Monday, January 4, 2010


Following up a bit on Mediation Notes, I offer you Joe Hewitt's How to Prepare for Mediation defines the difference between a mediator and a judge:

A mediator is a go-between, someone who helps two parties in dispute reach an agreement. A mediator is necessarily neutral, and cannot take sides. The mediator is sometimes referred to as neutral third party.

The mediator is not a judge. He cannot give legal advice. His goal is not to have a winner and a loser, but to have two winners. In a meeting where confidentiality is the rule, he helps the disputants reach an equitable settlement agreement.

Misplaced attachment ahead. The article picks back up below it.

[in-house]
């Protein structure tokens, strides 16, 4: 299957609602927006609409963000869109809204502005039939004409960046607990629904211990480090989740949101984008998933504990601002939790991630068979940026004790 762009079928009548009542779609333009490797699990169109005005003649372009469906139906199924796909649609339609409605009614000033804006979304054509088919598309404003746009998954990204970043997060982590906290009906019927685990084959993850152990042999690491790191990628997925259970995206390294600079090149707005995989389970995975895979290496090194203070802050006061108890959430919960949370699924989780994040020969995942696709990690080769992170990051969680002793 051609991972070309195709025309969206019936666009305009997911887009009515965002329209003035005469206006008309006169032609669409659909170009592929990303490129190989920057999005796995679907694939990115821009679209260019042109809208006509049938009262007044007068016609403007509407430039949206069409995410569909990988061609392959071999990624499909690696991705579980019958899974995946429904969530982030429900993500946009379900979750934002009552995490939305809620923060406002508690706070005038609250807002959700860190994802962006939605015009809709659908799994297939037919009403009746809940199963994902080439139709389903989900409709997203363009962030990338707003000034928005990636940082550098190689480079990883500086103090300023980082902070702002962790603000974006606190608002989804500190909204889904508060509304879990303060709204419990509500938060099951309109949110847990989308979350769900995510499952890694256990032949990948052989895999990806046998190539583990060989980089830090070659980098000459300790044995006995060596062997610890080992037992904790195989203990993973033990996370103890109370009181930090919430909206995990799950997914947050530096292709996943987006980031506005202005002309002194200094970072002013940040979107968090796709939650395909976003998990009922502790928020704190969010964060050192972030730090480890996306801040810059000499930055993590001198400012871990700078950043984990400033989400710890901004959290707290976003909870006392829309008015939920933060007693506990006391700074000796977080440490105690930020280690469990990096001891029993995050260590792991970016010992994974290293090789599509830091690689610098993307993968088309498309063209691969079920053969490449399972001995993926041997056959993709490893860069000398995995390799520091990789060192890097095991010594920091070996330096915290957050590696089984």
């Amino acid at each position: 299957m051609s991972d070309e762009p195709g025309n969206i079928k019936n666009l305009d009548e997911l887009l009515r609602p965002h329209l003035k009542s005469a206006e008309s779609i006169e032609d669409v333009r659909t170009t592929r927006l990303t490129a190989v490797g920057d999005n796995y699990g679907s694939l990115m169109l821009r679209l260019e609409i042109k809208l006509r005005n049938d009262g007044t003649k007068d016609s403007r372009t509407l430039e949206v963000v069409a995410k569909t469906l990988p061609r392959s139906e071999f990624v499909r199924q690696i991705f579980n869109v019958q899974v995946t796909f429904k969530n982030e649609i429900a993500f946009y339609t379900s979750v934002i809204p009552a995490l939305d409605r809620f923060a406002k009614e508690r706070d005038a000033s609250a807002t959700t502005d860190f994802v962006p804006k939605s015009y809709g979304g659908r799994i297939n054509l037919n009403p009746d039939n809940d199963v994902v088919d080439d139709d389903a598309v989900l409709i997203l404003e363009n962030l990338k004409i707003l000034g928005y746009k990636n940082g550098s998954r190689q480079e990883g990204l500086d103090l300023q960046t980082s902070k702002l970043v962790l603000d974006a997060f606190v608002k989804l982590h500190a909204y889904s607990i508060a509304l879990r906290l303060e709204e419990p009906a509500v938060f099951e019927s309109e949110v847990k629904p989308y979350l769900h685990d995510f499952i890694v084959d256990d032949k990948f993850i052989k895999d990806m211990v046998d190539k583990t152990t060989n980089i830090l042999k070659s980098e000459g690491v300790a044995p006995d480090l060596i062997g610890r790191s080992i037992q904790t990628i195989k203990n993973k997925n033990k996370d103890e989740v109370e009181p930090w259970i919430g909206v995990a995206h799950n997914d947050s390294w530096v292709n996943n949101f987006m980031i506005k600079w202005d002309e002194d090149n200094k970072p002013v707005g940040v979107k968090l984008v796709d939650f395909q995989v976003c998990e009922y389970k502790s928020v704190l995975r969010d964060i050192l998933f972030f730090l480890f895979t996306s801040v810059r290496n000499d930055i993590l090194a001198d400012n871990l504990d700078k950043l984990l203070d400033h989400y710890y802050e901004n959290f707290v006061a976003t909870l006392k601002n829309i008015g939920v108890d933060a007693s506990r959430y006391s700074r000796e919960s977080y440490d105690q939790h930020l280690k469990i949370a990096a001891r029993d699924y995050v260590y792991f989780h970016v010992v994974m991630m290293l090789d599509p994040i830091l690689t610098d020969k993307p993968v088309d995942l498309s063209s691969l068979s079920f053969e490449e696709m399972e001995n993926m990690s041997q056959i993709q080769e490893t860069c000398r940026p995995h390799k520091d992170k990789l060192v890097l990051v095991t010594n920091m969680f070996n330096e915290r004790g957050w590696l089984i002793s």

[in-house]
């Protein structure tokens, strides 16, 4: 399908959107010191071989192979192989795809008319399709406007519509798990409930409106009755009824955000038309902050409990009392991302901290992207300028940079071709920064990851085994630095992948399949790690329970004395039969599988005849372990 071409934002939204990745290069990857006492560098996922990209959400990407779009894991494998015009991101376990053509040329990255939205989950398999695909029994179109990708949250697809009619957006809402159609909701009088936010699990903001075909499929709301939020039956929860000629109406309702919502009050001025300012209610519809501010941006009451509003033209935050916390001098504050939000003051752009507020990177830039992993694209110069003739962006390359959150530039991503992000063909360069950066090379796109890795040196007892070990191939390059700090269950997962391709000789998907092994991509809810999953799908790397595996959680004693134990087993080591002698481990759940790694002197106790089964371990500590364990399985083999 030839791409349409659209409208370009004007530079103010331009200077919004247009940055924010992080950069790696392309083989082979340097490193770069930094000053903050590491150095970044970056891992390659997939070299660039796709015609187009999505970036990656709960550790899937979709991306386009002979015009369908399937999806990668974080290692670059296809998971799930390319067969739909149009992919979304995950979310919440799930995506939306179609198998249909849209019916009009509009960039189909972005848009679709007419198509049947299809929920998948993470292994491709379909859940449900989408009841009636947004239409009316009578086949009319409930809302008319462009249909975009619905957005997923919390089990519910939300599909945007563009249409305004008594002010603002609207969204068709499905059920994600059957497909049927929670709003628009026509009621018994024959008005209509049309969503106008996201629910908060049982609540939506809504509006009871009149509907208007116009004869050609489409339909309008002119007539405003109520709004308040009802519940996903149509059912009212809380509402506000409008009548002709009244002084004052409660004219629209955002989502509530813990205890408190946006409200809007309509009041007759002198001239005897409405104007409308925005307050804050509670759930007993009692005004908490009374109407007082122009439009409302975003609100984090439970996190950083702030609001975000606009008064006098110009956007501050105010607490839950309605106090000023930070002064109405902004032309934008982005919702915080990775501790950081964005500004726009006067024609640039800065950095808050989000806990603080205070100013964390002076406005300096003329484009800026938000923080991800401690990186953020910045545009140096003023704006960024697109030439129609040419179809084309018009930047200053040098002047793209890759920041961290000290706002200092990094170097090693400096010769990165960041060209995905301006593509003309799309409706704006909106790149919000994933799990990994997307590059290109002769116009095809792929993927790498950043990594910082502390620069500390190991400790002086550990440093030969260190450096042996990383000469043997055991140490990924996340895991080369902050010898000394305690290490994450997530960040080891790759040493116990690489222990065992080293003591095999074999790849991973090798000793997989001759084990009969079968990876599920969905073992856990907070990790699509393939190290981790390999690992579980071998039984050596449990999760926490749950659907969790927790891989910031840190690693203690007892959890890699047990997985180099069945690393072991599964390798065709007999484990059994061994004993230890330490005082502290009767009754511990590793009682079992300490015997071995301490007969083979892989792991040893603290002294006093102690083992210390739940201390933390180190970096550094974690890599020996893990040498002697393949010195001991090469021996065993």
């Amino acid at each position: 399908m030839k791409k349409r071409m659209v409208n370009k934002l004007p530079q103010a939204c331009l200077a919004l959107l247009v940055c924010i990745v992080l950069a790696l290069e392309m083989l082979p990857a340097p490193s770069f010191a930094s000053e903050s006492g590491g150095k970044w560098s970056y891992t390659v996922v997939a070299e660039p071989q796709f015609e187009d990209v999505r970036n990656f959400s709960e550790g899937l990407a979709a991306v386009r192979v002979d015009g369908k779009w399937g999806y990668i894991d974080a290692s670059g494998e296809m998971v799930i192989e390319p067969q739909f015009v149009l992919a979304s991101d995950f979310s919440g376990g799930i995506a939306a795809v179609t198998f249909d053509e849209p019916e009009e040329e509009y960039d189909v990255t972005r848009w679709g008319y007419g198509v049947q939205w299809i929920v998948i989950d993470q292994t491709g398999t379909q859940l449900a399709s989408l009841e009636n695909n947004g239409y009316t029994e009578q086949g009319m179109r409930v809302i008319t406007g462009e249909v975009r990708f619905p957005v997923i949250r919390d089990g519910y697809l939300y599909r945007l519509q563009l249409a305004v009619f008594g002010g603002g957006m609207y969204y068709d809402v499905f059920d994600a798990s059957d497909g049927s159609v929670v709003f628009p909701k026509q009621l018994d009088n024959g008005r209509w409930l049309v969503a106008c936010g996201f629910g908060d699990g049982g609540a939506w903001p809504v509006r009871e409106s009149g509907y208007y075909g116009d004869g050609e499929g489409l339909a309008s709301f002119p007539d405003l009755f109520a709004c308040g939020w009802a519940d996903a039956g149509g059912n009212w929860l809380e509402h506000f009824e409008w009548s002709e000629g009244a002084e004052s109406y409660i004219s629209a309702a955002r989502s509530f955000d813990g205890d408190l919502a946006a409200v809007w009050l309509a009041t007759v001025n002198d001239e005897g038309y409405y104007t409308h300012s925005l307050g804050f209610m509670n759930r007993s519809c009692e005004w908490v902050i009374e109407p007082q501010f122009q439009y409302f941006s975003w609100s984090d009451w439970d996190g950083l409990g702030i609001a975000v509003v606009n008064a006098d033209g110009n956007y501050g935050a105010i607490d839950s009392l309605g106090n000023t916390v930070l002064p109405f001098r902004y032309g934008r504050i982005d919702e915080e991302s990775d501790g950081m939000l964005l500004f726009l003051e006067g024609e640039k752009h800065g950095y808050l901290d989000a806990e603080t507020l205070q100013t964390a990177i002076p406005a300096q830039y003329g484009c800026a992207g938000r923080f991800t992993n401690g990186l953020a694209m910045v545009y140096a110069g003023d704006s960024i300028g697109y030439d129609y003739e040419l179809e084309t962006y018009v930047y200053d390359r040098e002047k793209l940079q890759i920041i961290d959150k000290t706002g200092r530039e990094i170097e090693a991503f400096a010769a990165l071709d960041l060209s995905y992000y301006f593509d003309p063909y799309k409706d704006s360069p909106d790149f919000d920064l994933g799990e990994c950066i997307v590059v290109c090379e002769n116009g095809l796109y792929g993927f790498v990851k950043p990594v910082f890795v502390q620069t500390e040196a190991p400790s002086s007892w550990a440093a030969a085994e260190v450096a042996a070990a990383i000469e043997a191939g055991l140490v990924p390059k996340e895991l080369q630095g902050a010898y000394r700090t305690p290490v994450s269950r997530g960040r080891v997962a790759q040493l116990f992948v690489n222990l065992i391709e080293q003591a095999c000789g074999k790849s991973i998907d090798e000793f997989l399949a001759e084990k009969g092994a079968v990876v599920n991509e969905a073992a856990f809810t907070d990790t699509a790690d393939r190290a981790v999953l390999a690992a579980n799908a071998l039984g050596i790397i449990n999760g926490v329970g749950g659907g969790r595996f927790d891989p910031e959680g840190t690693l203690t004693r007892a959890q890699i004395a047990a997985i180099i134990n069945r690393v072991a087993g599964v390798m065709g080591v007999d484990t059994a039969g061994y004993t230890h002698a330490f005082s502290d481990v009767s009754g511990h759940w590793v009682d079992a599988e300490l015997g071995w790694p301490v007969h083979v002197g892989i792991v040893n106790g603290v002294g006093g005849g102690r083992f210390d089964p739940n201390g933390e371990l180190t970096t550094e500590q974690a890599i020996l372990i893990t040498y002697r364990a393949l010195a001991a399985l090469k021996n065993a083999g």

As a follow up to my Reasons for Mediation Failure, I offer Four Reasons Why Mediations Don't Work and particularly this paragraph:
3. Frame of Mind - If you are attending mediation and if you know it won't work, then it won't! This is true for both the parties, counsel, advocates and the mediator. The parties in the mediation must go into the mediation knowing that they can come to an agreement and understand that they are not settling or failing by settling their dispute in the mediation. The counsel (or attorneys) must enable their clients to succeed in mediation by preparing them appropriately for the mediation session.

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